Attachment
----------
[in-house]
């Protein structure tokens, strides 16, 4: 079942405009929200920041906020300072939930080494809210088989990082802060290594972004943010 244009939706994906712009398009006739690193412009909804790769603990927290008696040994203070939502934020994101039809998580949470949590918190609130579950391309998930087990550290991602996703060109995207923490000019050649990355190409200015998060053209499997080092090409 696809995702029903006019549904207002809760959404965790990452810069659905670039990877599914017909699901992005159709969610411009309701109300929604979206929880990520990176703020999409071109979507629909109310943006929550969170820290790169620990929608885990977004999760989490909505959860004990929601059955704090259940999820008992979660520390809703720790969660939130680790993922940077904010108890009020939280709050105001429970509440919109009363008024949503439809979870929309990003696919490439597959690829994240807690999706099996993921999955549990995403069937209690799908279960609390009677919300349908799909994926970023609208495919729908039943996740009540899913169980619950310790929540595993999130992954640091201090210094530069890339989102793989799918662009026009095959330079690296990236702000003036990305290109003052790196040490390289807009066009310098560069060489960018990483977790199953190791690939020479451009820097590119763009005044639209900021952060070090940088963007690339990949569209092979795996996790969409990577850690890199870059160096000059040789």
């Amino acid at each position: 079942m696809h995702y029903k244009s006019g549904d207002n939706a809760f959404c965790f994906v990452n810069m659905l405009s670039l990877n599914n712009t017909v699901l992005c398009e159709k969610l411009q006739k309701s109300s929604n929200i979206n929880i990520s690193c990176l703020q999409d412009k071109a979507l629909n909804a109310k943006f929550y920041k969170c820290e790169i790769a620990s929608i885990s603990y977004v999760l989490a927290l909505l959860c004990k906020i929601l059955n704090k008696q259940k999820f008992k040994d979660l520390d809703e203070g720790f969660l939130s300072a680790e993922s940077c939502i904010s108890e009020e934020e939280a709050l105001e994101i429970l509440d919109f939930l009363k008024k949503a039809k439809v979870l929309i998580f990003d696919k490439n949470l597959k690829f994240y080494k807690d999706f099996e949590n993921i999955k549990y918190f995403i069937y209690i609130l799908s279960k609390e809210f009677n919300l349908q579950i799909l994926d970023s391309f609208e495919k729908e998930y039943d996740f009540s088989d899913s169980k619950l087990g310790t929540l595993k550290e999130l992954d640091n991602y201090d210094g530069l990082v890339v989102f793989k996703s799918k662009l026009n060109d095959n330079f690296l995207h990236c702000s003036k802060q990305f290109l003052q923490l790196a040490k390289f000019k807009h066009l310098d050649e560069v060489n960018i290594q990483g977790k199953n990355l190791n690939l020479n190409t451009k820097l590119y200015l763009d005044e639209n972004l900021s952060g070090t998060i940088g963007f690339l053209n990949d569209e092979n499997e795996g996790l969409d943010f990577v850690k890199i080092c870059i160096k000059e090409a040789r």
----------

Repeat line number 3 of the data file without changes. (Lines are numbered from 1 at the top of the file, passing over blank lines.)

């Amino acid at each position: 079942m696809h995702y029903k244009s006019g549904d207002n939706a809760f959404c965790f994906v990452n810069m659905l405009s670039l990877n599914n712009t017909v699901l992005c398009e159709k969610l411009q006739k309701s109300s929604n929200i979206n929880i990520s690193c990176l703020q999409d412009k071109a979507l629909n909804a109310k943006f929550y920041k969170c820290e790169i790769a620990s929608i885990s603990y977004v999760l989490a927290l909505l959860c004990k906020i929601l059955n704090k008696q259940k999820f008992k040994d979660l520390d809703e203070g720790f969660l939130s300072a680790e993922s940077c939502i904010s108890e009020e934020e939280a709050l105001e994101i429970l509440d919109f939930l009363k008024k949503a039809k439809v979870l929309i998580f990003d696919k490439n949470l597959k690829f994240y080494k807690d999706f099996e949590n993921i999955k549990y918190f995403i069937y209690i609130l799908s279960k609390e809210f009677n919300l349908q579950i799909l994926d970023s391309f609208e495919k729908e998930y039943d996740f009540s088989d899913s169980k619950l087990g310790t929540l595993k550290e999130l992954d640091n991602y201090d210094g530069l990082v890339v989102f793989k996703s799918k662009l026009n060109d095959n330079f690296l995207h990236c702000s003036k802060q990305f290109l003052q923490l790196a040490k390289f000019k807009h066009l310098d050649e560069v060489n960018i290594q990483g977790k199953n990355l190791n690939l020479n190409t451009k820097l590119y200015l763009d005044e639209n972004l900021s952060g070090t998060i940088g963007f690339l053209n990949d569209e092979n499997e795996g996790l969409d943010f990577v850690k890199i080092c870059i160096k000059e090409a040789r």